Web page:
The next launch of a SpaceX Falcon 9 rocket is set to take place Thursday September 17 at 2:19pm EDT (18:19 UTC) from LC-39A at Kennedy Space Center. The weather forecast shows a 70% chance of favorable weather conditions with the primary concerns being the Cumulus Cloud Rule and Anvil Cloud Rule, with moderate risk conditions in the recovery zone. If the mission cannot launch on Thursday, the backup launch window on Friday only shows a 30% chance of acceptable weather.
The payload for this flight will be another batch of 60 satellites for the constellation of SpaceX Starlink satellites to provide high speed internet service. With each of these satellites having a mass of about 260kg, the full payload stack masses nearly 16 metric tons. According to pre-launch data released on Celestrak, the targeted deployment orbit will be approximately 260x280km.
The launch vehicle will be using first stage 1058.3, a lightly used booster that previously lofted the Commercial Crew DM-2 mission and the ANASIS-II satellite for the Korean government. One of the fairing halves was previously used on the Starlink v0.9 and Starlink v1.0 L5 missions.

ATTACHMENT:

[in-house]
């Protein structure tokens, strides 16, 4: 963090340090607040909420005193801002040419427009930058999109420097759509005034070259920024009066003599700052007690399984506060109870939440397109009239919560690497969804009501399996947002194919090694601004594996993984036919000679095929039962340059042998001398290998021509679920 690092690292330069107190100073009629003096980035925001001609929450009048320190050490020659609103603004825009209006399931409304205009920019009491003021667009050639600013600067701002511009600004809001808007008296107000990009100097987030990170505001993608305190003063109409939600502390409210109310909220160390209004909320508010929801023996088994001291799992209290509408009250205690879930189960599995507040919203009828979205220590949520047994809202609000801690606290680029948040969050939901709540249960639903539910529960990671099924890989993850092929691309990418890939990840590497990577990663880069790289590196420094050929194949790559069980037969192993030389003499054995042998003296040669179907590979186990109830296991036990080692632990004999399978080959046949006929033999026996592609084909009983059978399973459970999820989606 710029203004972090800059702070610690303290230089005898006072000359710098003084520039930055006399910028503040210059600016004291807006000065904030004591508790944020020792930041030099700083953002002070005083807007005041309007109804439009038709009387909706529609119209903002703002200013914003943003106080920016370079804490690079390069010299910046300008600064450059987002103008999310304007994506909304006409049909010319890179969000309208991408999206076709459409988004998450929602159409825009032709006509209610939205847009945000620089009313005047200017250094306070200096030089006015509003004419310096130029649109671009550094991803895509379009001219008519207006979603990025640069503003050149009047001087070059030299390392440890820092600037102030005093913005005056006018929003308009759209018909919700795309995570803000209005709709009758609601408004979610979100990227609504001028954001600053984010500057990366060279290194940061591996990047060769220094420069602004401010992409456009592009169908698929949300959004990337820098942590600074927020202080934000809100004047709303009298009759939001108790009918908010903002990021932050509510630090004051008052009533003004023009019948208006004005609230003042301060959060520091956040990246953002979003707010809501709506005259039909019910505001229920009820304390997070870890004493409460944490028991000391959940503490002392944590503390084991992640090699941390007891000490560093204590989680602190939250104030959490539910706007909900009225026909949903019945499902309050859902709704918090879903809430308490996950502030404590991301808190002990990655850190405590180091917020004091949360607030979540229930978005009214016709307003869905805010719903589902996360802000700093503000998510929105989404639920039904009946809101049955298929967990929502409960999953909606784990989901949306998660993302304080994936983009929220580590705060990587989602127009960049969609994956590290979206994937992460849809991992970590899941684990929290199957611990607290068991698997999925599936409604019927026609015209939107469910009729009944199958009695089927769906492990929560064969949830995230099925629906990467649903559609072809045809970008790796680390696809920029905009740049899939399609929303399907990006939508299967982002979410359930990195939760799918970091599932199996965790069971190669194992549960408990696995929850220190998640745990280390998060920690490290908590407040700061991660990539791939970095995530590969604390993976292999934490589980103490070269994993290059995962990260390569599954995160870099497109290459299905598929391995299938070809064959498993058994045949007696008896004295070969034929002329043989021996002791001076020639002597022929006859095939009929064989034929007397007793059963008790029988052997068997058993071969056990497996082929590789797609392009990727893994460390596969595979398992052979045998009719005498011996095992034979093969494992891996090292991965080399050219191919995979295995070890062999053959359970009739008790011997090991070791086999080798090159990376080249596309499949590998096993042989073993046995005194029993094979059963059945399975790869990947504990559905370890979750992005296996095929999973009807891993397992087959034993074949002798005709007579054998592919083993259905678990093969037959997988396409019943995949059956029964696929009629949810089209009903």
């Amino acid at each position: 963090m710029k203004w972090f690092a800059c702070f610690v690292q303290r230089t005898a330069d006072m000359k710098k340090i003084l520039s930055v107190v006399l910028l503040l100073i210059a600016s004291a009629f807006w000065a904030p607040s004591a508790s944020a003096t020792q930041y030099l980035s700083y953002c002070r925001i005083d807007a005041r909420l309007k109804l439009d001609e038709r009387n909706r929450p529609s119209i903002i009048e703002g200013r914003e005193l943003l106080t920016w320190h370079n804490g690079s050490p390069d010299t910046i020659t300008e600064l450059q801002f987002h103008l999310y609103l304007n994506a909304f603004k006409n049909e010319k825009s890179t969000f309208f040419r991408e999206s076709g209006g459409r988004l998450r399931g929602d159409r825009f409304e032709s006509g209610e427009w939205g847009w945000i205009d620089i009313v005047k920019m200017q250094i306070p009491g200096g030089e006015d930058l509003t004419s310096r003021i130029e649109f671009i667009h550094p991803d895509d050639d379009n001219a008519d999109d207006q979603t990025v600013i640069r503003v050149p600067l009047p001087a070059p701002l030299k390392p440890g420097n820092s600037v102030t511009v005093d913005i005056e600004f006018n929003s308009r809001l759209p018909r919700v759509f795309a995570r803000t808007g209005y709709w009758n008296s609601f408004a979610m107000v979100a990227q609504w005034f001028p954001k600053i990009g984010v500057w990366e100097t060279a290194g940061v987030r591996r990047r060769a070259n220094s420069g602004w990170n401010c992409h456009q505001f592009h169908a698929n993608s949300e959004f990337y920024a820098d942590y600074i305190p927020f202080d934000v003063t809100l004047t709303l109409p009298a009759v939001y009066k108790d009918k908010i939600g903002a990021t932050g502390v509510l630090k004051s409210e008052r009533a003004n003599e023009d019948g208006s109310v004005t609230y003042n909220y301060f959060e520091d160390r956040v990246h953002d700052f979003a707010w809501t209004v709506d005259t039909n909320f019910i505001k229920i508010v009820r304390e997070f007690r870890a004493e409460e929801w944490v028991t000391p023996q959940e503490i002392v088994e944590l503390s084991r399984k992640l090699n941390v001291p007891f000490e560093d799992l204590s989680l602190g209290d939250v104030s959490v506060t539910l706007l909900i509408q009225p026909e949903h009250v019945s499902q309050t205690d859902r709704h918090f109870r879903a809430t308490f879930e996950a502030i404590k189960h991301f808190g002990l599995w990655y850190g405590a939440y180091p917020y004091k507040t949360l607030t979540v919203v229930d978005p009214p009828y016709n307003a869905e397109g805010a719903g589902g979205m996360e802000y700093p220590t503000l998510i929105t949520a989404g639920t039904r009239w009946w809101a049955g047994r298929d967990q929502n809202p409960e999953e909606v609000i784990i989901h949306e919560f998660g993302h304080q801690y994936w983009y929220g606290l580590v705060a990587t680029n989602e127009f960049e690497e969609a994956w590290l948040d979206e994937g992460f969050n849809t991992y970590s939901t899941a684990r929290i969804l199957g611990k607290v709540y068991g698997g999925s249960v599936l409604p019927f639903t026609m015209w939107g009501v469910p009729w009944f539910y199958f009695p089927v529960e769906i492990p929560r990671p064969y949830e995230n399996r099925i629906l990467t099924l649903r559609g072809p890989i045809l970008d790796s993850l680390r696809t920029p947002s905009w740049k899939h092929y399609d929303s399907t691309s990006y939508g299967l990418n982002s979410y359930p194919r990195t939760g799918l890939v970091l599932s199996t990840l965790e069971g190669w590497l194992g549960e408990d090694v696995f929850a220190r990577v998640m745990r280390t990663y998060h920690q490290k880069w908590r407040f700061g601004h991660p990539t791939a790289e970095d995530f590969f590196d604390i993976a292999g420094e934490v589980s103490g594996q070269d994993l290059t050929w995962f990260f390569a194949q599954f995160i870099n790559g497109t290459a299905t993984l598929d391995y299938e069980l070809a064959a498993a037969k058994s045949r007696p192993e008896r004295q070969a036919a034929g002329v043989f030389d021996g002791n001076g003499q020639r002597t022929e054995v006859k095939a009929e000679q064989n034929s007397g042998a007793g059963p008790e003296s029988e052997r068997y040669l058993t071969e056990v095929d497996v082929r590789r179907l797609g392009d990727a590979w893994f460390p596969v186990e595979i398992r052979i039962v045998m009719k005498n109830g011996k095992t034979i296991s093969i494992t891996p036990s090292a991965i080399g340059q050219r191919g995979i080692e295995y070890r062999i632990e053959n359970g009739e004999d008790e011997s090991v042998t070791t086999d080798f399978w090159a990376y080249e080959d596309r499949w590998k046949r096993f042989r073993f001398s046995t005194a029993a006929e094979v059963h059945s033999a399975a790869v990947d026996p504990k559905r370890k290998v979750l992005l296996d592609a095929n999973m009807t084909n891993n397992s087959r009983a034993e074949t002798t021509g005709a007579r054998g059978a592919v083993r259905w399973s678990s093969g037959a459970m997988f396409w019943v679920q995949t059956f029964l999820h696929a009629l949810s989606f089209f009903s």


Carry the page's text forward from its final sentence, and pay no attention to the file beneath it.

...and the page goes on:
The Falcon 9 booster is slated to land on drone ship Just Read The Instructions (JRTI), being towed by Finn Falgout, which is back in action after sister ship OCISLY handled the last three missions. JRTI began east coast service in June after undergoing extensive upgrades, then took a break of close to two months. Support ship GO Quest accompanied JRTI.
Fairing recovery vessels Go Ms. Chief and Go Ms. Tree headed out from Cape Canaveral for the mission, but GO Ms. Tree returned to shore before reaching the recovery zone. Go Ms. Chief may have to retrieve both fairing halves by herself this time.
The SpaceX fleet is due for an internet upgrade in the near future as the company has filed for a permit to test the nautical version of their Starlink user terminal on up to 10 ships, including the drone ships and their support vessels.